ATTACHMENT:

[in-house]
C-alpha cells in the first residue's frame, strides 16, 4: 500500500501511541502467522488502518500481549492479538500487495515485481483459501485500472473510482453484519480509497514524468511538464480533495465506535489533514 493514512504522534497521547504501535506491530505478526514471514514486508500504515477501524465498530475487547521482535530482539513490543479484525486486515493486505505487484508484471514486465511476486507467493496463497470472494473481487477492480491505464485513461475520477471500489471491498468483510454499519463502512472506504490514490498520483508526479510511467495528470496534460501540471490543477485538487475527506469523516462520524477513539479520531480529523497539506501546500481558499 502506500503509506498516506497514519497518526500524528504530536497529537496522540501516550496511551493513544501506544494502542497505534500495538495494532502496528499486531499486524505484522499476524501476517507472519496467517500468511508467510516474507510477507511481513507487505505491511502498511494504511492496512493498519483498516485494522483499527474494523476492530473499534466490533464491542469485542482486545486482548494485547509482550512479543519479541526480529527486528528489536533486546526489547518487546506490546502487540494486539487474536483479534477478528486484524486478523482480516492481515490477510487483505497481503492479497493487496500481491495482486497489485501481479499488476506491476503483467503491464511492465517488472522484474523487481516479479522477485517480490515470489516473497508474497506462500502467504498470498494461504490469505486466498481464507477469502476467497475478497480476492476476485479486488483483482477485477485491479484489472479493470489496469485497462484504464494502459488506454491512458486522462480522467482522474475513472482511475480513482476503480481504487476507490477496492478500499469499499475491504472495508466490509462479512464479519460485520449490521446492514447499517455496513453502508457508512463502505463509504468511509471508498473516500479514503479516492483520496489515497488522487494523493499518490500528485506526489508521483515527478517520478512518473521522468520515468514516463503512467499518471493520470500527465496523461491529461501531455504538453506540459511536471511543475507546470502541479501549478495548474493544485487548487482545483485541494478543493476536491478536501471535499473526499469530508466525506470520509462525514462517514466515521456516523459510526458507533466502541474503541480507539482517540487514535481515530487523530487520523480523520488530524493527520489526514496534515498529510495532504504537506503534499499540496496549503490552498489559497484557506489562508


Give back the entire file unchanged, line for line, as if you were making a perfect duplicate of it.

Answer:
[in-house]
C-alpha cells in the first residue's frame, strides 16, 4: 500500500501511541502467522488502518500481549492479538500487495515485481483459501485500472473510482453484519480509497514524468511538464480533495465506535489533514 493514512504522534497521547504501535506491530505478526514471514514486508500504515477501524465498530475487547521482535530482539513490543479484525486486515493486505505487484508484471514486465511476486507467493496463497470472494473481487477492480491505464485513461475520477471500489471491498468483510454499519463502512472506504490514490498520483508526479510511467495528470496534460501540471490543477485538487475527506469523516462520524477513539479520531480529523497539506501546500481558499 502506500503509506498516506497514519497518526500524528504530536497529537496522540501516550496511551493513544501506544494502542497505534500495538495494532502496528499486531499486524505484522499476524501476517507472519496467517500468511508467510516474507510477507511481513507487505505491511502498511494504511492496512493498519483498516485494522483499527474494523476492530473499534466490533464491542469485542482486545486482548494485547509482550512479543519479541526480529527486528528489536533486546526489547518487546506490546502487540494486539487474536483479534477478528486484524486478523482480516492481515490477510487483505497481503492479497493487496500481491495482486497489485501481479499488476506491476503483467503491464511492465517488472522484474523487481516479479522477485517480490515470489516473497508474497506462500502467504498470498494461504490469505486466498481464507477469502476467497475478497480476492476476485479486488483483482477485477485491479484489472479493470489496469485497462484504464494502459488506454491512458486522462480522467482522474475513472482511475480513482476503480481504487476507490477496492478500499469499499475491504472495508466490509462479512464479519460485520449490521446492514447499517455496513453502508457508512463502505463509504468511509471508498473516500479514503479516492483520496489515497488522487494523493499518490500528485506526489508521483515527478517520478512518473521522468520515468514516463503512467499518471493520470500527465496523461491529461501531455504538453506540459511536471511543475507546470502541479501549478495548474493544485487548487482545483485541494478543493476536491478536501471535499473526499469530508466525506470520509462525514462517514466515521456516523459510526458507533466502541474503541480507539482517540487514535481515530487523530487520523480523520488530524493527520489526514496534515498529510495532504504537506503534499499540496496549503490552498489559497484557506489562508